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Managing Tracheal Collapse in your Dog

By Ann Hohenhaus, DVMMay 25, 2012
From the WebMD Archives

A Facebook friend of The Animal Medical Center posted a question asking how they might prevent tracheal collapse in their dog. Unfortunately, tracheal collapse may not be preventable, but dog owners can help lessen the impact of a collapsing trachea on their dog’s quality of life. Since tracheal collapse is an important problem in dogs and is likely to flare up more now that spring is here, I have expanded on my Facebook response for the readers of Tales from the Pet Clinic.

The problem

If you are a large dog owner, you may not know what tracheal collapse is since the disorder is most common in toy and miniature breed dogs – Chihuahuas, Pomeranians, Poodles, Shih tzus, Lhasa apsos, and Yorkies. In a normal dog, the tubular shape of the trachea comes from cartilage in the C-shaped tracheal rings. The two ends of the C are joined by a soft membrane completing the circle. In dogs with tracheal collapse, the cartilage loses it rigidity and becomes flabby. The flabby rings pull on the soft membrane, stretching it and flattening the tubular trachea into an oval with a narrow inner dimension. With each inspiration, the flabby trachea collapses, producing noisy respirations and a cough. Sometimes the cough progresses to full-blown respiratory distress requiring a trip to the animal ER for a stay in an oxygen cage pictured above.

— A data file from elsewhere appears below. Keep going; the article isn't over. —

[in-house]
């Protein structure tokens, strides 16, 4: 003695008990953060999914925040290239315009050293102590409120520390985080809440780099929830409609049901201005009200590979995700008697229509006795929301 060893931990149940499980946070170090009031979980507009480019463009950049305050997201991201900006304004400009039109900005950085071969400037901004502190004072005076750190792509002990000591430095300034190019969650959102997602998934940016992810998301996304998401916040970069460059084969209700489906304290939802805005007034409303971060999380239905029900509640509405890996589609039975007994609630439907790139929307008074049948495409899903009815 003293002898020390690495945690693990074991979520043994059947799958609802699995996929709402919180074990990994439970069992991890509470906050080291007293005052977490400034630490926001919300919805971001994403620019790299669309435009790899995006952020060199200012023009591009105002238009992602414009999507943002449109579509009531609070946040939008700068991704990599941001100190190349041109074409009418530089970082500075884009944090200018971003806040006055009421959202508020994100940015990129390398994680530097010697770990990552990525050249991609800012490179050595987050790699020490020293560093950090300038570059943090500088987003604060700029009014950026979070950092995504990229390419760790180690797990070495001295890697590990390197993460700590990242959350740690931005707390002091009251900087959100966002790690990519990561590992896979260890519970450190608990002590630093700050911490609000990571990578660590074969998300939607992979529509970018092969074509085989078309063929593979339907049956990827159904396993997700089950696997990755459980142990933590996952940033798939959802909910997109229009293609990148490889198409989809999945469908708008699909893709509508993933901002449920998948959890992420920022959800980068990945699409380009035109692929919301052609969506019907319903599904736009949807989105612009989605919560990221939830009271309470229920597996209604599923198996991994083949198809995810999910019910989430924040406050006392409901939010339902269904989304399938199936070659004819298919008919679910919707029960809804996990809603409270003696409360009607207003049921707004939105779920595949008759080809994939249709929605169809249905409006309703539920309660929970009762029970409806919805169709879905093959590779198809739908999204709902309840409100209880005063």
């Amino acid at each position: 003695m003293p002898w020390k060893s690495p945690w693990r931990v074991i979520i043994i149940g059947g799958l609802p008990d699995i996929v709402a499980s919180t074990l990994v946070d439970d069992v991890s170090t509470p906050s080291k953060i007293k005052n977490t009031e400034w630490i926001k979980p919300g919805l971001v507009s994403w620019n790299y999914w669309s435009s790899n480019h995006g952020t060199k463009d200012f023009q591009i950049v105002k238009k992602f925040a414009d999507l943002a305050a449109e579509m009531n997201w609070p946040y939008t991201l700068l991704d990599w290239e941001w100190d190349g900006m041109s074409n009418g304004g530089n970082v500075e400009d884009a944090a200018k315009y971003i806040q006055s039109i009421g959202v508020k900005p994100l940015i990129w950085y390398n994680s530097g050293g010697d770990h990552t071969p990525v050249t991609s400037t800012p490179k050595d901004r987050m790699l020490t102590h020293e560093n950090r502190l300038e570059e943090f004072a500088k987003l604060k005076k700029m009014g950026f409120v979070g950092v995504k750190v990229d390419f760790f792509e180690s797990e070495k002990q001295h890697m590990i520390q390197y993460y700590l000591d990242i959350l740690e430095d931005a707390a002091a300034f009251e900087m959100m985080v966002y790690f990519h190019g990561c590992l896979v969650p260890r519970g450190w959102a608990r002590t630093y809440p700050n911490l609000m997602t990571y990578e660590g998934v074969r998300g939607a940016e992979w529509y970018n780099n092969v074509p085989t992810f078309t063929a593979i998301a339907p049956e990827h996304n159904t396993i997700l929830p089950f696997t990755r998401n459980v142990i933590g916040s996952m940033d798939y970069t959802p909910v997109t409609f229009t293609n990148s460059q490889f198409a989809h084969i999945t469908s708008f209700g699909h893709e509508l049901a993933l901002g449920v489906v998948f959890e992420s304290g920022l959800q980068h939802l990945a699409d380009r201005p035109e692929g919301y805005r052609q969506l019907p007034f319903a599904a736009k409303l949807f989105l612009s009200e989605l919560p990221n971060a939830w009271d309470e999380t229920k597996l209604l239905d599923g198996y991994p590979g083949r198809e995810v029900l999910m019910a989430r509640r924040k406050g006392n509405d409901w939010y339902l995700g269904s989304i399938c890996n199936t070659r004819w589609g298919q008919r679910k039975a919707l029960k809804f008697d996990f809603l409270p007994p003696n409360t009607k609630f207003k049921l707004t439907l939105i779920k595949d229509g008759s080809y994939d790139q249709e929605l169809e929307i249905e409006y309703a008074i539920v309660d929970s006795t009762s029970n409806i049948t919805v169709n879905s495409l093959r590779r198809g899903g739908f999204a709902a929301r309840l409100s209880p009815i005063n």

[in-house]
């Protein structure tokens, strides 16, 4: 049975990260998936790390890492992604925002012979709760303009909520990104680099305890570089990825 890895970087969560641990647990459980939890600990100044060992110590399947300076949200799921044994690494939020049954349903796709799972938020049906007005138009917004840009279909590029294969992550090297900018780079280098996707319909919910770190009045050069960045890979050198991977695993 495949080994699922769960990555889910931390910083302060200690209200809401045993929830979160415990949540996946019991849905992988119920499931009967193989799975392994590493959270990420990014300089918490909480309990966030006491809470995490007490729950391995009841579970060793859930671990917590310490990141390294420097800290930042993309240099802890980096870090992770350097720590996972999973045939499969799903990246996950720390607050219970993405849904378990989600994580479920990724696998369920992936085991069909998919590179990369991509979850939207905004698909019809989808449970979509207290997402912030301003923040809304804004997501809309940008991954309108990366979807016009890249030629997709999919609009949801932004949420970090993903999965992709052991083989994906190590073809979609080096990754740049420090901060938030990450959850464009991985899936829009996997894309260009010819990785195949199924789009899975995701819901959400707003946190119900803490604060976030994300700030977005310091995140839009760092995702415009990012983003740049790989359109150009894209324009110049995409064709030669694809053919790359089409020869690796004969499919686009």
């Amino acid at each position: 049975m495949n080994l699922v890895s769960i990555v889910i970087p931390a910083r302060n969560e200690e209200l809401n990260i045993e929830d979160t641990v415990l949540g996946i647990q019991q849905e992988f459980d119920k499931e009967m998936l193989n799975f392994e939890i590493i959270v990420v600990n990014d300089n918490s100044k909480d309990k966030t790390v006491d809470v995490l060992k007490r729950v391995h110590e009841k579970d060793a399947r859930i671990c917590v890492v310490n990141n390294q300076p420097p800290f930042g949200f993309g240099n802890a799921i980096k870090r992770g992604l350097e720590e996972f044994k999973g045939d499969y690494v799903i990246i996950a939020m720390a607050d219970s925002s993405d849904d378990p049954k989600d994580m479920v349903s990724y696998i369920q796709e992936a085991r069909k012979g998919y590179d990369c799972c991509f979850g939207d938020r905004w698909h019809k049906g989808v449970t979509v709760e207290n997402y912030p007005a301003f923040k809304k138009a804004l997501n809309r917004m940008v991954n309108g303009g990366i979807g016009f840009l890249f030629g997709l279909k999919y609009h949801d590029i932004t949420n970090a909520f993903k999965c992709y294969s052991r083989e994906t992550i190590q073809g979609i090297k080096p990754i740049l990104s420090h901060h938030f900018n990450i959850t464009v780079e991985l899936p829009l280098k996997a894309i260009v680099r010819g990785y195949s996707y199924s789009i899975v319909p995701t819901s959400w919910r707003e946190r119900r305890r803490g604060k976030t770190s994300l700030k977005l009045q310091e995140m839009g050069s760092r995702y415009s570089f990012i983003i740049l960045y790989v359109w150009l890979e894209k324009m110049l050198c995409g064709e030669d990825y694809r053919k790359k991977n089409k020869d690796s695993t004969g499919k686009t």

Weight control

Overweight dogs have more difficulty breathing and being overweight contributes to the chronic cough typical of tracheal collapse. If your dog is already overweight, see your veterinarian to develop a plan of diet and exercise to take off the extra pounds. In a small dog like a Yorkie, 1/4-1/2 pound of weight loss may make a big difference.

Change your restraint method

Use a harness and not a collar when walking your dog. You may want a collar for the ID tags (and don’t forget the microchip too) but hook the leash to a harness, which pulls less on the throat and neck.  Less pulling usually means less coughing.

Avoid heat and humidity

As the weather warms up and the humidity climbs, owners of dogs with tracheal collapse will begin to worry about the impact of heat and humidity on their dogs’ respirations. When it is hot outside your dog should be inside if she is one with tracheal collapse. Every veterinarian will tell you when the humidity is up, coughing increases and the oxygen cages in animal ERs are full. To prevent your dog from being in the ER oxygen cage, take them out only in the cool of the early morning or late evening to avoid provoking coughing spells instigated by breathing heavy, wet summer air. Keep your dog in the air conditioning on days the air can be cut with a knife.

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